across the whole project and that must be urgently taken up. •The Blacklist Support Group has made the issue of blacklisting a political hot potato. For years it seemed that thousands of blacklisted construction workers would never again work in the jobs that they were trained to do—just because they were active union members who fought the bosses’ attacks. Now it seems that there is hope of justice. But these big construction companies seem reluctant to pay up for their crimes. Under pressure the companies announced they were setting up a compensation scheme but when the Blacklist Support Group met the companies it was clear that this was a fig leaf, a press stunt. BSG representatives rightly walked out. Justice means full compensation not a token. But more than that—it means the guarantee of the right to work. •By far the best way to put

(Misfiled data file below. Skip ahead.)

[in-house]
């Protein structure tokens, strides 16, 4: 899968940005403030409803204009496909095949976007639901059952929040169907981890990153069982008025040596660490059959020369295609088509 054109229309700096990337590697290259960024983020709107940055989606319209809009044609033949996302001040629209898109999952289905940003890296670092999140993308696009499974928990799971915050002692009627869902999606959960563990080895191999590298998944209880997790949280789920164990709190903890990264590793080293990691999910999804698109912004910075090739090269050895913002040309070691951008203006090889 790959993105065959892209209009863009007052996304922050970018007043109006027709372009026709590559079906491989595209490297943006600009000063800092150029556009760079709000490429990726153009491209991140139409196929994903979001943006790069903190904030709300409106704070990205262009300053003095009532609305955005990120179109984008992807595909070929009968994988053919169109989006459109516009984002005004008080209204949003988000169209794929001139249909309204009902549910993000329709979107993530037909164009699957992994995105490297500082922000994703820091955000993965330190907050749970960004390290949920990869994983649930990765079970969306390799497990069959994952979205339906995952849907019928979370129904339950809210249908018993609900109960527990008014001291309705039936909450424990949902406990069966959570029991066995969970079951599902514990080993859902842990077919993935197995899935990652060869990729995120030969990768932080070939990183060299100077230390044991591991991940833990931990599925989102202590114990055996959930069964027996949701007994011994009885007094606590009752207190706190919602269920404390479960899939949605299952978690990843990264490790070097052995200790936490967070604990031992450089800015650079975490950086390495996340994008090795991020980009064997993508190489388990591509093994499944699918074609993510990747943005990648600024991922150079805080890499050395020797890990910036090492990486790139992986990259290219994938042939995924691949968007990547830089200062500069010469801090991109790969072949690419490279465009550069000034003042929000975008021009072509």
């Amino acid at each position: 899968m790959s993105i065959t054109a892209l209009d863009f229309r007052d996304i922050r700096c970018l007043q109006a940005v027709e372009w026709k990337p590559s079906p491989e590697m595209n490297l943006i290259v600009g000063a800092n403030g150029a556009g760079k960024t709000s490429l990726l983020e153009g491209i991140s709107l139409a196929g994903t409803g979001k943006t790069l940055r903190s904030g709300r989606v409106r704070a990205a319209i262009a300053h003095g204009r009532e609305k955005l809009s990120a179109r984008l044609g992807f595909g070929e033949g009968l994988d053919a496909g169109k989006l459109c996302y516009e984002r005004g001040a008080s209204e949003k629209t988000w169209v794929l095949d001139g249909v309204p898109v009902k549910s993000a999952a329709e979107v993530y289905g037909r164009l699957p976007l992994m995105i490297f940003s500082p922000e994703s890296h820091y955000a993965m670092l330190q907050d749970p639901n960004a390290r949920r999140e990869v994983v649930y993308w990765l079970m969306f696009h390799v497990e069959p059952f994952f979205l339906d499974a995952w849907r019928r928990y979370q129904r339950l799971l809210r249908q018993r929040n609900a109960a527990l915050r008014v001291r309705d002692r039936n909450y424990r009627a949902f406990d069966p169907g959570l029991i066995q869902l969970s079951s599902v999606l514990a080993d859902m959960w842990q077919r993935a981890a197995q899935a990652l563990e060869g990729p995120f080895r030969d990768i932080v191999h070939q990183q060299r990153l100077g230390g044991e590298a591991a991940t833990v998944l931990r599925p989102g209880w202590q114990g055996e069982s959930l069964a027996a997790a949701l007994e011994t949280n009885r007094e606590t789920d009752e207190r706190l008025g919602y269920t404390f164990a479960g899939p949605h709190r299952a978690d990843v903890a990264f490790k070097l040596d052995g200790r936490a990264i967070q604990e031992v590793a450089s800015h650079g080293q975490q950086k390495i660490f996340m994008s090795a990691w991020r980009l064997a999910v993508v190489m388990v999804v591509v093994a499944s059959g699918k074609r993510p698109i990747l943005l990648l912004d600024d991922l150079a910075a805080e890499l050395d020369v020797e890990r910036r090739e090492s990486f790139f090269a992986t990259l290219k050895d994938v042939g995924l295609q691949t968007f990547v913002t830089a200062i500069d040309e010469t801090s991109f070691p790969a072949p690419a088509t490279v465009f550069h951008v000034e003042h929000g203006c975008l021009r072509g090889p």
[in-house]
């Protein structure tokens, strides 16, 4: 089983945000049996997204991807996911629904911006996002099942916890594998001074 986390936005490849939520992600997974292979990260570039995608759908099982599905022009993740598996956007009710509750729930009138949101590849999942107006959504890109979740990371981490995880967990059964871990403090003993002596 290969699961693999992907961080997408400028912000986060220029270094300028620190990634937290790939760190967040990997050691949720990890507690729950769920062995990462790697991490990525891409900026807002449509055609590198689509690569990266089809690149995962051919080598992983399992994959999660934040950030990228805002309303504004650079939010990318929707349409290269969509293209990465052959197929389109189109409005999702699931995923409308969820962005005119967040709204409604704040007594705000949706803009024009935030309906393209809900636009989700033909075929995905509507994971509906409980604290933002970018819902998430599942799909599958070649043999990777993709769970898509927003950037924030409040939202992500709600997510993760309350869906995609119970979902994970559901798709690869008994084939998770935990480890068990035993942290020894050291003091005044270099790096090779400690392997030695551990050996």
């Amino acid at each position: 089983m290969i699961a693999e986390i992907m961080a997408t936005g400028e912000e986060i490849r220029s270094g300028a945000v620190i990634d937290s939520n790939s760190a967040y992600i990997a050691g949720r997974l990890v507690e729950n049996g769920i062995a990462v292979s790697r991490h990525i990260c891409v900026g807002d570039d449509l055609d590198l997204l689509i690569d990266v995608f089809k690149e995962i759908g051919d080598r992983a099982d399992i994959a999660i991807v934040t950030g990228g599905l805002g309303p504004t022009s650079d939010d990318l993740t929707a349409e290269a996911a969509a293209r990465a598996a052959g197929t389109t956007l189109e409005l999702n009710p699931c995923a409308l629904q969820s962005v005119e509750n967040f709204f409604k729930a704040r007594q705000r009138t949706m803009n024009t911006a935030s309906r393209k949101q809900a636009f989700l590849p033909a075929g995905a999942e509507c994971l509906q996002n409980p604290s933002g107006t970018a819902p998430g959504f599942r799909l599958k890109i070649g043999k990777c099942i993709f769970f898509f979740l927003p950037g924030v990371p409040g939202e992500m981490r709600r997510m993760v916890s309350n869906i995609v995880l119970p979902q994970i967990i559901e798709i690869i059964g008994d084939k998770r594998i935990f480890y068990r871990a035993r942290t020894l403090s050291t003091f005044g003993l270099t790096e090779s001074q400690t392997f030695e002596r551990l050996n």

pressure on the bosses is to fight for organisation and to use militant tactics. The 2011-12 BESNA dispute, which stopped eight multinationals in their plans to slash wages and deskill jobs did exactly that. Site occupations, unofficial walkouts and protests at company offices pushed Unite to call official protests and a strike ballot of Balfour Beatty employees which threatened closure of the Grangemouth oil refinery and forced the company to back down.

Victories